“I had to explain to my husband that, if he sees a number repeated numerous times every day on our phone bill, it’s you and I’m not having an affair.”
One of my best friends from college and I entered motherhood within a year of each other, and take roughly the same approach to parenting. Thus, we spend countless hours on the phone discussing different behavioral challenges, cloth diapering techniques, and the like. I am positive, that if I could go back in time and tell my 18 year-old, college-freshman self that this would be the case 14 years later, I’d have trouble selling the story.
But the truth is, a girl needs her mamahood.
Our daughter, Naya, was two months old when we sold our house, packed up, and moved to the outskirts of a new city in a new state where we knew absolutely no one. The isolation I felt, holding my tiny baby in our new, unpacked house in our new, unknown town was intense. My husband would leave each morning for work, often before the baby was even fed, without any idea how long his work day would last (often long after Naya was asleep for the night), and my days consisted of holding Naya and arguing with the cable company who couldn’t seem to understand how to connect our internet so that it worked for more than 30 minutes after their service people left our house while searching, one handed, through boxes for needed household items.
For months, I held my baby and read books, held my baby and watched tv, held my baby and napped, held my baby and walked around my still-unpacked house; and thought, “This cannot be my life.”
Isolation, in long, uninvited stretches, is not good for anyone, but I think it’s especially harmful for new mamas who are, by nature, full of self-doubt, exhausted, and brimming with hormones. I have no empirical evidence to substantiate this claim, but my own experience screams this as the truth.
To be fair, I had wonderful friends and family who helped to relieve my loneliness; friends who cashed in their miles, rearranged family vacations, and carted small kids over state lines to come visit. Others called while eating breakfast and on lunch breaks from work to remind me that I had a support network.
And to all of them, I insisted I was fine. We were fine. Everything was fine.
And in reality, it was ok. Naya was healthy and happy and very, very loved. My husband was enjoying his new position. I found respite in a couple hours at the Y several times a week (free childcare during nursery hours AND a place to shower by myself!). I was just incredibly lonely and, despite all the great parenting literature on my bookshelves, felt like I was stumbling blindly through parenthood.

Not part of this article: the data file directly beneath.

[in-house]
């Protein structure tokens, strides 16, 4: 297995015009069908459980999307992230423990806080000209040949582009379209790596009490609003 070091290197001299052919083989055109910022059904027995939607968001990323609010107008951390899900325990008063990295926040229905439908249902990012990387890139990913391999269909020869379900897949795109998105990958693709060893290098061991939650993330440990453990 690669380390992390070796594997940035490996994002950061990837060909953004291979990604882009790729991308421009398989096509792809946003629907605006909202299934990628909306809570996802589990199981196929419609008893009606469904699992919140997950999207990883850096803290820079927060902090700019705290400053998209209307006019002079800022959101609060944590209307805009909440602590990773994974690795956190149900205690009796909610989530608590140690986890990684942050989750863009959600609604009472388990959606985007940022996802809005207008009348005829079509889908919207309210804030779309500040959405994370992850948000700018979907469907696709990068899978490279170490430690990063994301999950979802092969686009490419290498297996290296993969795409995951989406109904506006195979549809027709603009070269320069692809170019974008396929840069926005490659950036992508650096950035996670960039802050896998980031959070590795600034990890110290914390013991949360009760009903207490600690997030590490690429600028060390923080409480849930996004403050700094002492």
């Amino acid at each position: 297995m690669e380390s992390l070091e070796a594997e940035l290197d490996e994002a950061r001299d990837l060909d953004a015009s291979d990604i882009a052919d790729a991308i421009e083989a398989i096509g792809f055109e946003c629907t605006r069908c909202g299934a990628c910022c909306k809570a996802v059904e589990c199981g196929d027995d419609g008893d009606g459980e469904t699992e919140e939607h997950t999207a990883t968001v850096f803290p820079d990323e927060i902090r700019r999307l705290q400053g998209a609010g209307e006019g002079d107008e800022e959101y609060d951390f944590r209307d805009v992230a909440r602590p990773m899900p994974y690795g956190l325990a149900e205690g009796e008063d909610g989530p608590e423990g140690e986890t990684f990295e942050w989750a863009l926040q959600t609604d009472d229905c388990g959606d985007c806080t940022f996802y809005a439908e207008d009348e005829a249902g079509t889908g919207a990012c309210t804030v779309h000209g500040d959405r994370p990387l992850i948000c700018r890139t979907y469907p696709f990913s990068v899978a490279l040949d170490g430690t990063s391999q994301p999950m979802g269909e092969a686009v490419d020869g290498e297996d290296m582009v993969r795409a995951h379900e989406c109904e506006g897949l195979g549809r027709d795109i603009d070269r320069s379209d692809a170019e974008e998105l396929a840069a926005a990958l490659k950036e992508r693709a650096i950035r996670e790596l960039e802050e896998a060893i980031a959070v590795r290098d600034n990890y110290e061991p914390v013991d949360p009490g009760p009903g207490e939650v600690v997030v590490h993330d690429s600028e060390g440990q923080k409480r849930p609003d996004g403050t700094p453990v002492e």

Many well intended friends without small children tried to advise me, suggesting I join a book club, sign up for a class at the local college, etc. And, while I am sure all of those things would have been awesome ways to meet fantastic, interesting people, the prospect of securing (and, to be honest, paying for) childcare in an unknown place was too daunting to imagine.
Then, one day while my mom was visiting, we happened upon another woman with a daughter Naya’s age, who told us about her mom/baby group. It sounded interesting, and I told her so, but as the time approached for the next weekly meeting I talked myself out of going. Luckily for me this newfound friend was persistent. The next week she called and reminded me of the meeting, even offering to meet me in the parking lot beforehand so that I wouldn’t have to walk into a strange room by myself.
So we went, Naya and I. And you know what? Naya fit perfectly into the spectrum of what all the other babies her age were doing, and my frustrations (mostly terrible, ridiculous sleep deprivation) were the same frustrations that most of the other mamas there were facing (or did face, or would be facing), and ridiculously, I was so relieved to be there that it was difficult not to start crying.
This new group of mama friends put me in touch with all kinds of local resources– classes, other groups, the best places to buy things, etc., and have been truly, truly one of the best things that has happened to us since moving here.
A year later, Naya and I no longer attend this particular group– mostly because Naya can walk and likes to help people (babies) find their eyes (“EYE!”). We still see these mamas and babies in other venues though, and it’s wonderful to keep in touch. Additionally, it’s gotten a lot easier to be a mama, to recognize that every stage is temporary, and that we will get through it. My husband’s schedule has also evened out remarkably (or, more likely, he’s managed to juggle it like the magician he is to make more family time despite a heavy load at work). As I tell all my friends who become parents after us, it really does just keep getting easier.
A huge part of that, however, is my mamahood. I don’t necessarily need anyone telling me how to raise my daughter, and no one does. But the simple, “Oh yea, that’s completely normal.” and the, “When my child did that, this is what worked for me.” and, “Have you tried this?” and the all important, “Yea, it was a rough night here last night too.” have been real sanity savers on multiple occasions.
I’m lucky, I know, to have a mamahood that comes from both my past and my present, but if I could give every expectant mother one piece of advice it would be to try to identify that support system as soon as possible.
This week, we’re having trouble deciding if Naya is ready to transition down to one nap per day, which is actually a bigger ordeal than I could have imagined. I’m looking forward to finding out what my friend has to say about it when she calls later.